MISS ANNIE ROONEY
(director: Edwin L. Marin; screenwriter: story by George Bruce/George Bruce; cinematographer: Lester White; editor: Fred R. Feitshans Jr.; music: Darrell Calker/Michel Michelet/Clarence Wheeler; cast: Shirley Temple (Annie Rooney), William Gargan (Tim Rooney), Guy Kibbee (Grandpa Tim Rooney Sr.), Dickie Moore (Marty White), Roland Dupree (Joey), Peggy Ryan (Myrtle), Gloria Holden (Mrs. White), Jonathan Hale (Mr. Martin White), Mary Field (Mrs. Metz), June Lockhart (Stella Bainbridge), Byron Foulger (Randall); Runtime: 84; MPAA Rating: NR; producer: Edward Small; United Artists; 1942)
“Noteworthy only because Shirley Temple got her first screen kiss in this pic.”
Reviewed by Dennis Schwartz
Edwin L. Marin (“Tall in the Saddle”/”Johnny Angel”/”Nocturne”) directs this innocuous family drama. It’s based on the story by George Bruce, who also wrote the script. The film is noteworthy only because Shirley Temple got her first screen kiss in this pic.
The 14-year-old Shirley Temple as Annie Rooney, an Irish girl from the wrong side of the tracks, proves to the upper classes that the lower classes have charm and drive to succeed socially.
Bubbly and brassy Annie lives in a tenement Manhattan building with her kindly retired New York policeman Grandpop, Timothy Rooney Sr. (Guy Kibbee), and with her dreamer widowed father Timothy Rooney, Jr (William Gargan). Her dad works as an insurance agent and is partners with a professor inventor who is working on a way to make rubber from milkweed. Grandpa thinks it’s a crackpot idea, a get rich quick scheme, whereby his son is pouring his hard earned money into that wild-eyed invention he should be using to pay the rent.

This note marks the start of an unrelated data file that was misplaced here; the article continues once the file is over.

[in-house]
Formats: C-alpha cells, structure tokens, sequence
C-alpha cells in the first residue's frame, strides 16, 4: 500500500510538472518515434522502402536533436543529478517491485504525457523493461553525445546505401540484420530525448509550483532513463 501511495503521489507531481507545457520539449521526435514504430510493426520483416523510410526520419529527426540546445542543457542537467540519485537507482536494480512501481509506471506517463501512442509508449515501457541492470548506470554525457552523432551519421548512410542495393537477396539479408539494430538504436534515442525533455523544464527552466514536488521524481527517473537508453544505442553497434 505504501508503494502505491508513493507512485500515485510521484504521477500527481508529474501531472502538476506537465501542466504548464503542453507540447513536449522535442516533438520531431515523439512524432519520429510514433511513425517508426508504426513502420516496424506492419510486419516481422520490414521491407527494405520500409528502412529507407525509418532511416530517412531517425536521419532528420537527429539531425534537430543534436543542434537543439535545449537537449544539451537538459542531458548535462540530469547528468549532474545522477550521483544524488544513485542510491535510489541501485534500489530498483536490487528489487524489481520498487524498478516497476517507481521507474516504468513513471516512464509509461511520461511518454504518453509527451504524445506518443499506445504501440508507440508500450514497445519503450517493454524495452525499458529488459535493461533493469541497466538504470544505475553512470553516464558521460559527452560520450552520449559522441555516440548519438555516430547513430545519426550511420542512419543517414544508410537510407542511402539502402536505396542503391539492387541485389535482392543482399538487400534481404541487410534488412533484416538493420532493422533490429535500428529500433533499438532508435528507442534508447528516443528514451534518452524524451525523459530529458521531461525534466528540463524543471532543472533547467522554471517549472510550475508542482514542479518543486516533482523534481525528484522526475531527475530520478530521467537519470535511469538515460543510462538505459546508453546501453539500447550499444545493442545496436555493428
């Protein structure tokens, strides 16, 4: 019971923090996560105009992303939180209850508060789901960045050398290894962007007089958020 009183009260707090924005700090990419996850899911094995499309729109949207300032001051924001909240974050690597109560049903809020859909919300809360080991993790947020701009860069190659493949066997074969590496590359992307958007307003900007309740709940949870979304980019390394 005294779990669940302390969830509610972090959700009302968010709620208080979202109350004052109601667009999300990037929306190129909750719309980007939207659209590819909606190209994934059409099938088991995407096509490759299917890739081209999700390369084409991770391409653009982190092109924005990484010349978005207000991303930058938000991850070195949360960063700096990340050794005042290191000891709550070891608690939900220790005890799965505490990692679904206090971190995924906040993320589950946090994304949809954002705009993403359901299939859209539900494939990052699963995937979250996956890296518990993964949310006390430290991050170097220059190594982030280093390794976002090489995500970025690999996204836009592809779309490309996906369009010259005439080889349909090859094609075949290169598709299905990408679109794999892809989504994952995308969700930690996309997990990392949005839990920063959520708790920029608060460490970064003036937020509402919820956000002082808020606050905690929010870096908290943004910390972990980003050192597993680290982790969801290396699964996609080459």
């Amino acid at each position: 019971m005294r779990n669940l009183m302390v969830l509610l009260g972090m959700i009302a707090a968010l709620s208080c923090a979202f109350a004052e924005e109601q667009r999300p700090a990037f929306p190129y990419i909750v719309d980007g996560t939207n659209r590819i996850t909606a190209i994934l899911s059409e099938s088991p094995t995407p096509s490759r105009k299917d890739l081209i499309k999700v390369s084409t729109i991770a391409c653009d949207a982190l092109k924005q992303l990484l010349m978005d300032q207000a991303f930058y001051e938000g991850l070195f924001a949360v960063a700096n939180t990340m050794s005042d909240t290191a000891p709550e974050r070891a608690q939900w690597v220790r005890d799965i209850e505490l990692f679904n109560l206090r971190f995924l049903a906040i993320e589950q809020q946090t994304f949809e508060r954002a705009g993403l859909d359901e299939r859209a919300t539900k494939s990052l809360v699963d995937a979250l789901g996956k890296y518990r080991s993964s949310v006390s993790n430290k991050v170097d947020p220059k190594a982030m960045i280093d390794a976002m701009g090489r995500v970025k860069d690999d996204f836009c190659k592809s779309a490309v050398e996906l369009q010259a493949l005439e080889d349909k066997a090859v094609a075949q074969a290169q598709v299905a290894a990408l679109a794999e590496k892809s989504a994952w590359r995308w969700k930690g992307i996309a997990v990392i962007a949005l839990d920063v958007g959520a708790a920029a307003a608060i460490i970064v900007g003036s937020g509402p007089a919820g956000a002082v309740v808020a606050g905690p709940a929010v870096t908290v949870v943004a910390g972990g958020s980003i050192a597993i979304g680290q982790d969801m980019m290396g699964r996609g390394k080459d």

The jive talking Annie is dating hep-cat car enthusiast Joey (Roland Dupree), who loves the scrap-heap he calls Anaesthesia more than anything else in the world. On their way to a “jam session” with Annie’s best friend Myrtle (Peggy Ryan), Joey rear-ends Marty White Jr.’s car. Annie is smitten with the polite and cultured Marty, and accepts a ride from him to Laura’s house party when Joey’s tin can is too damaged to drive.
Marty is a rich boy from Sutton Place, whose dad (Jonathan Hale) owns a rubber company. When Annie teaches Marty the jitterbug and how to talk jive like her groovy friends, the two wind up dating for the next few weeks. Against the wishes of Marty’s stuffy mom (Gloria Holden), he invites the lower-class Annie to be his date for a birthday party in his home attended by his upper-class friends. Annie’s pushy dad, in a desperate move because he lost his job and is about to get bounced from his apartment, crashes the party and demonstrates for Marty’s father how his new product can be made. The demo bombs and a disgraced Tim is asked to leave. The next day, however, Marty had the chief chemist (Byron Foulger) analyze the product and he unequivocally states that the milkweed experiment to make a synthetic rubber worked. Thereby Mr. White makes a lucrative offer for the product and everyone is as happy as a clam, which proves one should always hold onto one’s dreams or watch Shirley films for inspiration.
REVIEWED ON 3/28/2009 GRADE: C+